Downtown Asheville hosts an eclectic potpourri of artisans, merchants, restaurants, taverns, offices—almost all locally owned—and some of the best people watching in the country. Visitors from all parts of the world travel to America’s Shangri-La to enjoy its natural beauty, offbeat cosmopolitanism, and therapeutic sensibility.
Asheville was founded at the end of the 18th century but remained a frontier village until 1880 when the railroad arrived. Thousands of vacationing lowlanders, seeking to escape the summer heat and to find health and peace amid the mountain air, “ascended” into the city. Boarding houses and hotels proliferated; the Biltmore House, America’s biggest home then and today, was completed in 1895; and during the 1920s, downtown became a national showcase of Art Deco architecture.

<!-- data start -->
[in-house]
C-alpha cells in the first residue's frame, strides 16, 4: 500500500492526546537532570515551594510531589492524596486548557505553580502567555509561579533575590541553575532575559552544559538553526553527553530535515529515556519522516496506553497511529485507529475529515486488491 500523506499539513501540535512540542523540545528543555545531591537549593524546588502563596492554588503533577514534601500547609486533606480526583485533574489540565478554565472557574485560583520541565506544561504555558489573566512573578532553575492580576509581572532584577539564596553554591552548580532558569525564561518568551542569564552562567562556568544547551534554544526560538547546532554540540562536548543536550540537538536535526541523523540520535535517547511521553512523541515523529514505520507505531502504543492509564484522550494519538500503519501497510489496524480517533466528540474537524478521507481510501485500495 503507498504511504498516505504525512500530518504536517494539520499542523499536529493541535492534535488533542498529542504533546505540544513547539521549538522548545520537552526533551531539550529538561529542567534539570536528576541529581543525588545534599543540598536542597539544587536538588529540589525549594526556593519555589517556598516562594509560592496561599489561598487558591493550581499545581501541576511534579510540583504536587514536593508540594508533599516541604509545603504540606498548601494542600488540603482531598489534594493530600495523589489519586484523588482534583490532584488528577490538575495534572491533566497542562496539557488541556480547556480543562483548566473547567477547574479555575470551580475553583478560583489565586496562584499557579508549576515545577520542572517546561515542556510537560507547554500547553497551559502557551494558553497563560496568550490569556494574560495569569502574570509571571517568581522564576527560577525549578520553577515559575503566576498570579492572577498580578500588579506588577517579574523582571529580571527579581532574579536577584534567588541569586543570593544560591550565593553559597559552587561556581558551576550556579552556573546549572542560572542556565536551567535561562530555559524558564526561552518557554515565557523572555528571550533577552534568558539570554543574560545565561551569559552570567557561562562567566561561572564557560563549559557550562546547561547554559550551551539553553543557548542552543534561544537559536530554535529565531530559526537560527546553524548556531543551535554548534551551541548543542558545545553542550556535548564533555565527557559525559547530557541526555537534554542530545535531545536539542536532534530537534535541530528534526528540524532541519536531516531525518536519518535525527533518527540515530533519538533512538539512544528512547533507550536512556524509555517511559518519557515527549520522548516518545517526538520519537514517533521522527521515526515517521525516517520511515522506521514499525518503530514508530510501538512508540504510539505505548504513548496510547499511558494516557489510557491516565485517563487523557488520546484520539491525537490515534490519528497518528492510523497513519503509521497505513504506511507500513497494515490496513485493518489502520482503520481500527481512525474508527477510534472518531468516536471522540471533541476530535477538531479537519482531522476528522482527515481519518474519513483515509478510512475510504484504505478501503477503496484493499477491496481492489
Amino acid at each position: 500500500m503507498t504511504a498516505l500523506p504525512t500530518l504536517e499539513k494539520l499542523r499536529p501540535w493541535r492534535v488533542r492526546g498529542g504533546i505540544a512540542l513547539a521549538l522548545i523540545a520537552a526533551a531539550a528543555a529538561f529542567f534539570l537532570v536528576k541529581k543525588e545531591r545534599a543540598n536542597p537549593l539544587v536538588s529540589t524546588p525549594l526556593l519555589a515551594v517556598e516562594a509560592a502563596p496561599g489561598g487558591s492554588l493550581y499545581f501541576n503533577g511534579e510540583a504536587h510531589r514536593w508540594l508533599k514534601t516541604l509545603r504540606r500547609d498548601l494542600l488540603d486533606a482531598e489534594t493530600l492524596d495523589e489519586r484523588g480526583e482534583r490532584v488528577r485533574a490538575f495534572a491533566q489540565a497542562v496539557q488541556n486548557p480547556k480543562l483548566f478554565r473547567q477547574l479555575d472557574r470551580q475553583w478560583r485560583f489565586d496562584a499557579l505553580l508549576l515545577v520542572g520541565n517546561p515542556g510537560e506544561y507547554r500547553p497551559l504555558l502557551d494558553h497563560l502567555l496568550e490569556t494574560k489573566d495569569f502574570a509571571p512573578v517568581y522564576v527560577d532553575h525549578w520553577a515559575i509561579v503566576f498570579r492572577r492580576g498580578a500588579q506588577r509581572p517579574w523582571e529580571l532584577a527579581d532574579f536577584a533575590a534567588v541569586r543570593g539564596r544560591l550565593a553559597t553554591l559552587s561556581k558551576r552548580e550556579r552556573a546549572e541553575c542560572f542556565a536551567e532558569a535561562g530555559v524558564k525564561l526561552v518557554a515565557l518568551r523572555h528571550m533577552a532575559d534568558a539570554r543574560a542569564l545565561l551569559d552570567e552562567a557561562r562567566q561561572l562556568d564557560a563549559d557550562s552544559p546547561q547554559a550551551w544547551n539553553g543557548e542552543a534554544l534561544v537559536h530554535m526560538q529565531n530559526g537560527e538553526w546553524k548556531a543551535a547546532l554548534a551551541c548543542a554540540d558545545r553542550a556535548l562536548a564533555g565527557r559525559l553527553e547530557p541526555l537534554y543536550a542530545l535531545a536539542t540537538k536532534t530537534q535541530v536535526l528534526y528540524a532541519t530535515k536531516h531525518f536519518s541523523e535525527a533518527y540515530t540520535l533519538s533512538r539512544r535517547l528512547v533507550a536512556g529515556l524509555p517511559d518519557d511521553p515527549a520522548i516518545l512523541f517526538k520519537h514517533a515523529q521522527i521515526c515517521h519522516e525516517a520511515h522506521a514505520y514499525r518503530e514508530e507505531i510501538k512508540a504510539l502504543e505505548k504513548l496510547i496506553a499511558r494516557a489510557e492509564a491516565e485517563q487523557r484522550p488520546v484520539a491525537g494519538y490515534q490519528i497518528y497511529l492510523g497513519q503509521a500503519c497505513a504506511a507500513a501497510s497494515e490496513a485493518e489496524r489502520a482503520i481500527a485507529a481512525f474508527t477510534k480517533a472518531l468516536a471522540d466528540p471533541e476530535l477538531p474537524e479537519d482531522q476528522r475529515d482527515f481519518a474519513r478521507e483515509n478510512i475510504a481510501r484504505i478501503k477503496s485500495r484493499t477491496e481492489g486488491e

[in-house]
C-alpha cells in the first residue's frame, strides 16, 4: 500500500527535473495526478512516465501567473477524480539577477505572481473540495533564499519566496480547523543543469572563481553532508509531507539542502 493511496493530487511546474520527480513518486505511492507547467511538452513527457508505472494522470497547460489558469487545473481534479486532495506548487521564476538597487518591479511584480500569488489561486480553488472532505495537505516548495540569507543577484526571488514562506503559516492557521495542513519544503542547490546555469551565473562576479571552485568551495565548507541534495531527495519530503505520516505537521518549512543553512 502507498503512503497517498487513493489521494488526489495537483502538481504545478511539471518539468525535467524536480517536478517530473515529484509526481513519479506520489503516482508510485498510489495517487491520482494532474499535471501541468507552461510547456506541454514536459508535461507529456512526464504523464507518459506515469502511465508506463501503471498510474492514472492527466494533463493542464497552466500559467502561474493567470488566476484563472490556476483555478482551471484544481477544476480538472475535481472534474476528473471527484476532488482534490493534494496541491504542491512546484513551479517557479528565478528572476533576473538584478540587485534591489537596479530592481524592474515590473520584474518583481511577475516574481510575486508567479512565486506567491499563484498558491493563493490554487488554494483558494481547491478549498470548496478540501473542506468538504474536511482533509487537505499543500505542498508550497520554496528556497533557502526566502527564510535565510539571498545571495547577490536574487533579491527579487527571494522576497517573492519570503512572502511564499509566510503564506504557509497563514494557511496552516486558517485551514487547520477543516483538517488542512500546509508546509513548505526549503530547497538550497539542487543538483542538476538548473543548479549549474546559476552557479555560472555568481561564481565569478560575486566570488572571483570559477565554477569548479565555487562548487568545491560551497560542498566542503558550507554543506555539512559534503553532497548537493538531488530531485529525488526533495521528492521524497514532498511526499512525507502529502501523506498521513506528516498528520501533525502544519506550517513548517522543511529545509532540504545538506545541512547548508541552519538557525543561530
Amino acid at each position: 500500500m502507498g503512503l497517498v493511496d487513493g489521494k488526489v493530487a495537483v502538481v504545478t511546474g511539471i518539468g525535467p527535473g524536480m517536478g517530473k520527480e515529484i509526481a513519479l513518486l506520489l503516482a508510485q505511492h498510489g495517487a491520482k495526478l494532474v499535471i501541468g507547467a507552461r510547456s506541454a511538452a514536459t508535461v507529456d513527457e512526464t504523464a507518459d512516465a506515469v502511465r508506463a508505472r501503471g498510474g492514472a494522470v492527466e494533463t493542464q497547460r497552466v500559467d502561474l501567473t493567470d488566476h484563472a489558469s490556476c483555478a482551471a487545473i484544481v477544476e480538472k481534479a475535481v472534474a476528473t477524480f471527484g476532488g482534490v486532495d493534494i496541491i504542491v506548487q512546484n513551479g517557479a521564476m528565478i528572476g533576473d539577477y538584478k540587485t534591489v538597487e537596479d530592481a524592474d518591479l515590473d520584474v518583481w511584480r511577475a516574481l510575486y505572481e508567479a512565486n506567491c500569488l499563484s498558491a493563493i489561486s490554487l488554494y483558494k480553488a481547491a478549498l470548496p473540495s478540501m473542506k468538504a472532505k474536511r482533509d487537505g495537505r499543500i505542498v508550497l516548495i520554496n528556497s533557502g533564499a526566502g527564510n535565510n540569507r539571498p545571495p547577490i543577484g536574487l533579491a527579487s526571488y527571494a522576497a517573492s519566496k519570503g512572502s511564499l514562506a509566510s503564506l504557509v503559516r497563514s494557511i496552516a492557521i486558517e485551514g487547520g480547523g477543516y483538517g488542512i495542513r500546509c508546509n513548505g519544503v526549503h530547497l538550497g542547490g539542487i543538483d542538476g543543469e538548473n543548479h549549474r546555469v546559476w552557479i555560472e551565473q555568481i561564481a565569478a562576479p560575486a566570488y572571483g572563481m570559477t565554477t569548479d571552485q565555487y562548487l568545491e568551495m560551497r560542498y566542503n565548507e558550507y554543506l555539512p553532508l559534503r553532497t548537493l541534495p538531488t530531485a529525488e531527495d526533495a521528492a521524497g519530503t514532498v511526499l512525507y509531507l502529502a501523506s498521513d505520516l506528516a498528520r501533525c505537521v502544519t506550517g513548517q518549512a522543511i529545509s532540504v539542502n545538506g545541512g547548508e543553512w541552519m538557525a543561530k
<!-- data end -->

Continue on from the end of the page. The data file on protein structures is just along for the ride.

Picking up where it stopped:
The Great Depression, however, stunted Asheville for almost 60 years, as the city worked to pay off an enormous amount of municipal debt incurred during the preceding boom years, and little new was built. In the early 1990's, downtown development began again, transforming Asheville into what you see today, an exciting mix of historic buildings and modern renovation imbued with a vibrant and playful energy.